The friendship Steve Jobs enjoyed with his now main competitor came to the rescue of Apple from oblivion – of course it was none other than Bill Gates, who agreed to invest $150 million in Apple in August 1997.

    • pecosbob04

      My favorite (not quite the whole) story! Gates saved Apple by investing $150,000,000 except that aint how it went down. $150M wasn't enough cash to make a difference for more than a month or so at the existing run rate. And that $150M was a special stock purchase which settled some patent disputes between Apple and Microsoft. As part of that settlement some cross licensing agreements were negotiated which proved quite advantageous to both companies. Also the stock given to Microsoft had to be held for a set period of time and immediately at the end of that time they sold it for a handsome profit (they should have held it). So what did save Apple? As part of the agreement MS declared that it would continue to support Office on the Mac for a guaranteed period of time (5 years iirc). At the time Office was the most important software on the planet and there had been talk of dropping support on the Mac. Gates declaration gave Apple breathing room and increased confidence that Apple was still viable. So why did Gates / MS do it? Bill's just a great guy helping out a frenemy for old time sake is one possible answer. I think this explains it better; There were lawsuits over patent issues that if MS lost would be very costly, but the crux of the issue is MS needed a competitor in Operating Systems without Apple they were a naked monopoly, hell with Apple they were still pretty much a monopoly. Anti-trust litigation is a bitch an expensive one at that as MS found out in later years.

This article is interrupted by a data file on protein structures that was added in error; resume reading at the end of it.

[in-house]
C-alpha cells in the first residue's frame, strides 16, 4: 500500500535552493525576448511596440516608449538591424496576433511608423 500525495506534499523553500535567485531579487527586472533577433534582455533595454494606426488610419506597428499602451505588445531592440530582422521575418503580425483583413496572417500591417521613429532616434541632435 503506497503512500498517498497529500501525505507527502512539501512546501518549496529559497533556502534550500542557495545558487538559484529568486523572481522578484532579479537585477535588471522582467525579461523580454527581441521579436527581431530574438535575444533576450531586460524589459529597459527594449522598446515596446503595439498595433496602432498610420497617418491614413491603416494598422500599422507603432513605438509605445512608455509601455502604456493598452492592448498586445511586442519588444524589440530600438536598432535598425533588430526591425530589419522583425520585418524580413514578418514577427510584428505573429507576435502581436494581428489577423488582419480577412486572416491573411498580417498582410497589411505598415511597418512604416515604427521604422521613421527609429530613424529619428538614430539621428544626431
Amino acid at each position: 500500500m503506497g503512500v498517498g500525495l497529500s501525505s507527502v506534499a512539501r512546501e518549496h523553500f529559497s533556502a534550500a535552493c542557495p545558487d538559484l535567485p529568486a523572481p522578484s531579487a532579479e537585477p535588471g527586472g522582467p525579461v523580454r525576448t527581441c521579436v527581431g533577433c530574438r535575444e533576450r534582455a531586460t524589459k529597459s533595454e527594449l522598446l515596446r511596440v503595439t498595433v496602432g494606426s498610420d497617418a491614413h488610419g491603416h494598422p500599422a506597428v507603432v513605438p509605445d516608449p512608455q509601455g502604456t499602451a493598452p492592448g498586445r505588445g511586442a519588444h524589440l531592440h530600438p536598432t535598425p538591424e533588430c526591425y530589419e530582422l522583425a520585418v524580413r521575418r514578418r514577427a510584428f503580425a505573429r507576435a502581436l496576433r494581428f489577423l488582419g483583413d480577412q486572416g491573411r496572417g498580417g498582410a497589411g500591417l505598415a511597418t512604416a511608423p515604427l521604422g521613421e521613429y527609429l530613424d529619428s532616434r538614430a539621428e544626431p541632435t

• Stabitha.Christie

        Yeah that urban myth seems to make its way back every so often. People tend to forget that Apple had 1.2 billion in cash at the time of the 150 million dollar investment or that Apple had returned to profitability by the time the investment happened.

        That said, Microsoft did do two two things that really helped Apple as part of that deal which were commit to making Office and IE for the make over the next seven years. Without Office and IE it's hard to see how Mac OS X would have been as successful as it was.

        • locust_infested_orchard_inc.

          You stated that pecosbob04's comment was "urban myth". Incorrect. pecosbob04's comment is factually accurate, with perhaps a few omissions.

          Another thing, you stated that "Apple had 1.2 billion in cash at the time [mid-1997])". I've never come across that figure in all readings of various articles over the years, so can you point me to the source of this alleged fact please ?

  5. corbey

    Yeah, I guess the market heard that Paul switched to an iPhone! 

  6. winner

    The bad news is that I bought a bunch of Apple stock in the early 2000s, and sold it when it reached $205/share maybe ten years ago, selling it for about 7x what I paid.

    The good news is that I kept about 10% of the total, which is now at nearly 100x what I paid!

    I wish I had kept it all...

  7. bluvg

    "It's a good business, if you can make it." -Steve Ballmer (about the 30% App Store cut)

    • johnnych


      Careful now, Paul has a soft spot for the Ballmer name! :)

      macrumors 2016 - "Former Microsoft CEO Steve Ballmer Admits He Was Wrong About the iPhone"

  8. bschnatt

    "$3 trillion is worth more than Walmart, Disney, Netflix, Nike, Exxon Mobil, Coca-Cola, Comcast, Morgan Stanley, McDonald’s, AT&T, Goldman Sachs, Boeing, IBM, and Ford … combined."

    But, hey, that's meaningless when you think about how much revenue Epic could have taken from Apple if they had been allowed to compete fairly!

    Yes, that was sarcasm. I have nothing against capitalism or shareholder value, yada, yada, but you have to weigh these against consumer needs and wants, and the general welfare of the developer ecosystem. Apple is apparently unwilling to consider that. It's KA-CHING all the way, baby!!

  9. lightbody

    Are they making any progress on moving some of the production back to the US? It looks like they have enough profit margin built in to cope with the increased production cost of doing this...

    As a premium brand of expensive phones, that "made in the USA" tag would give a differentiator against all the Chinese phones.